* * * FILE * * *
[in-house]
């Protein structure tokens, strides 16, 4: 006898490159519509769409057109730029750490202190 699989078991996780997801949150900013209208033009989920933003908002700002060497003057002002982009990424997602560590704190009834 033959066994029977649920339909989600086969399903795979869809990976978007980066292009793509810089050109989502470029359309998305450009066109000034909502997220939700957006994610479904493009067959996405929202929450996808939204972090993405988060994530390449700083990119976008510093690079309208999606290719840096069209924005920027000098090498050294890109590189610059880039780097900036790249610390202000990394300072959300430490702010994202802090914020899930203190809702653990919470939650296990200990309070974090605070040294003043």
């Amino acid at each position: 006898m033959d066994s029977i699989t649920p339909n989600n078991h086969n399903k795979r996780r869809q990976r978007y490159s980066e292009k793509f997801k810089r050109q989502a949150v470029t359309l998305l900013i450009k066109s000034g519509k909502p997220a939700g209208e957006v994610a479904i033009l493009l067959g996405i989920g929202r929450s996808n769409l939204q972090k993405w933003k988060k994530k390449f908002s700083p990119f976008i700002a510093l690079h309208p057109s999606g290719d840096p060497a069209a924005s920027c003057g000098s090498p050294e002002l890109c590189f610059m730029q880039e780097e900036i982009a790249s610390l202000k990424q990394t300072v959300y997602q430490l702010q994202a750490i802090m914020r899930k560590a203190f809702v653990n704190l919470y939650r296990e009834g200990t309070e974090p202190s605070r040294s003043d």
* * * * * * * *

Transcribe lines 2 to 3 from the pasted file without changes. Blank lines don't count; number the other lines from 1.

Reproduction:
């Protein structure tokens, strides 16, 4: 006898490159519509769409057109730029750490202190 699989078991996780997801949150900013209208033009989920933003908002700002060497003057002002982009990424997602560590704190009834 033959066994029977649920339909989600086969399903795979869809990976978007980066292009793509810089050109989502470029359309998305450009066109000034909502997220939700957006994610479904493009067959996405929202929450996808939204972090993405988060994530390449700083990119976008510093690079309208999606290719840096069209924005920027000098090498050294890109590189610059880039780097900036790249610390202000990394300072959300430490702010994202802090914020899930203190809702653990919470939650296990200990309070974090605070040294003043």
């Amino acid at each position: 006898m033959d066994s029977i699989t649920p339909n989600n078991h086969n399903k795979r996780r869809q990976r978007y490159s980066e292009k793509f997801k810089r050109q989502a949150v470029t359309l998305l900013i450009k066109s000034g519509k909502p997220a939700g209208e957006v994610a479904i033009l493009l067959g996405i989920g929202r929450s996808n769409l939204q972090k993405w933003k988060k994530k390449f908002s700083p990119f976008i700002a510093l690079h309208p057109s999606g290719d840096p060497a069209a924005s920027c003057g000098s090498p050294e002002l890109c590189f610059m730029q880039e780097e900036i982009a790249s610390l202000k990424q990394t300072v959300y997602q430490l702010q994202a750490i802090m914020r899930k560590a203190f809702v653990n704190l919470y939650r296990e009834g200990t309070e974090p202190s605070r040294s003043d």